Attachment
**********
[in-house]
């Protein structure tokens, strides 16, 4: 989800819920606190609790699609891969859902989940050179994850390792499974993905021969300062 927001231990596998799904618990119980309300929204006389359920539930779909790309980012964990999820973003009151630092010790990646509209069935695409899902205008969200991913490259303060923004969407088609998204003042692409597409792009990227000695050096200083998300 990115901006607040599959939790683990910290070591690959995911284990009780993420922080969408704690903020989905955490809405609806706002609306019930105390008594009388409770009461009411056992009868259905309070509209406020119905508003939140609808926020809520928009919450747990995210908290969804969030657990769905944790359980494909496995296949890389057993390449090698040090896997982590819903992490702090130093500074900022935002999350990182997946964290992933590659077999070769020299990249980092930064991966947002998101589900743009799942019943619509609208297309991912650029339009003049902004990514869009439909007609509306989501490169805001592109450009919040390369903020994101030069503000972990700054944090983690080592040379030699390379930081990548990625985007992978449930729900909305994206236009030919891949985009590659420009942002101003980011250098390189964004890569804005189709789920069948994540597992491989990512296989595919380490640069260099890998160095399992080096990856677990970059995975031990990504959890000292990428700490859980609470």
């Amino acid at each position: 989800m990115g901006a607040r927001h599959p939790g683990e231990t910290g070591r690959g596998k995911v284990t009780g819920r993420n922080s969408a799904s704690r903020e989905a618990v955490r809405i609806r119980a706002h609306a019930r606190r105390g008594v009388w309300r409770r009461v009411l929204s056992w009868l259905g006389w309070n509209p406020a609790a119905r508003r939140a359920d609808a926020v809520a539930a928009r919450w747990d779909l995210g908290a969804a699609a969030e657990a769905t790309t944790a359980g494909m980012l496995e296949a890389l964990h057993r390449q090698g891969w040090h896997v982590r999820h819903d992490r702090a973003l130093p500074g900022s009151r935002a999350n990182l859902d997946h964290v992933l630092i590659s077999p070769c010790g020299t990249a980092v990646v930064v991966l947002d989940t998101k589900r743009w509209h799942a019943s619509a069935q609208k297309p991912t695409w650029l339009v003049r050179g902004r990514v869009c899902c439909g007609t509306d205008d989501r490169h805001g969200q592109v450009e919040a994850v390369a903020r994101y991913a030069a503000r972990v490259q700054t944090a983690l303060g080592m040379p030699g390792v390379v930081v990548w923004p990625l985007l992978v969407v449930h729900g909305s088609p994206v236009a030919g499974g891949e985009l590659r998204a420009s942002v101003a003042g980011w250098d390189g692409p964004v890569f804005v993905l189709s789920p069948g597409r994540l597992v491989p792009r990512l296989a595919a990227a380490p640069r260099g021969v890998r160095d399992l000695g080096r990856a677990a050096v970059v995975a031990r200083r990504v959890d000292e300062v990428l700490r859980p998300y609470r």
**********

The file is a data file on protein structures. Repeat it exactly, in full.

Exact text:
[in-house]
């Protein structure tokens, strides 16, 4: 989800819920606190609790699609891969859902989940050179994850390792499974993905021969300062 927001231990596998799904618990119980309300929204006389359920539930779909790309980012964990999820973003009151630092010790990646509209069935695409899902205008969200991913490259303060923004969407088609998204003042692409597409792009990227000695050096200083998300 990115901006607040599959939790683990910290070591690959995911284990009780993420922080969408704690903020989905955490809405609806706002609306019930105390008594009388409770009461009411056992009868259905309070509209406020119905508003939140609808926020809520928009919450747990995210908290969804969030657990769905944790359980494909496995296949890389057993390449090698040090896997982590819903992490702090130093500074900022935002999350990182997946964290992933590659077999070769020299990249980092930064991966947002998101589900743009799942019943619509609208297309991912650029339009003049902004990514869009439909007609509306989501490169805001592109450009919040390369903020994101030069503000972990700054944090983690080592040379030699390379930081990548990625985007992978449930729900909305994206236009030919891949985009590659420009942002101003980011250098390189964004890569804005189709789920069948994540597992491989990512296989595919380490640069260099890998160095399992080096990856677990970059995975031990990504959890000292990428700490859980609470």
């Amino acid at each position: 989800m990115g901006a607040r927001h599959p939790g683990e231990t910290g070591r690959g596998k995911v284990t009780g819920r993420n922080s969408a799904s704690r903020e989905a618990v955490r809405i609806r119980a706002h609306a019930r606190r105390g008594v009388w309300r409770r009461v009411l929204s056992w009868l259905g006389w309070n509209p406020a609790a119905r508003r939140a359920d609808a926020v809520a539930a928009r919450w747990d779909l995210g908290a969804a699609a969030e657990a769905t790309t944790a359980g494909m980012l496995e296949a890389l964990h057993r390449q090698g891969w040090h896997v982590r999820h819903d992490r702090a973003l130093p500074g900022s009151r935002a999350n990182l859902d997946h964290v992933l630092i590659s077999p070769c010790g020299t990249a980092v990646v930064v991966l947002d989940t998101k589900r743009w509209h799942a019943s619509a069935q609208k297309p991912t695409w650029l339009v003049r050179g902004r990514v869009c899902c439909g007609t509306d205008d989501r490169h805001g969200q592109v450009e919040a994850v390369a903020r994101y991913a030069a503000r972990v490259q700054t944090a983690l303060g080592m040379p030699g390792v390379v930081v990548w923004p990625l985007l992978v969407v449930h729900g909305s088609p994206v236009a030919g499974g891949e985009l590659r998204a420009s942002v101003a003042g980011w250098d390189g692409p964004v890569f804005v993905l189709s789920p069948g597409r994540l597992v491989p792009r990512l296989a595919a990227a380490p640069r260099g021969v890998r160095d399992l000695g080096r990856a677990a050096v970059v995975a031990r200083r990504v959890d000292e300062v990428l700490r859980p998300y609470r």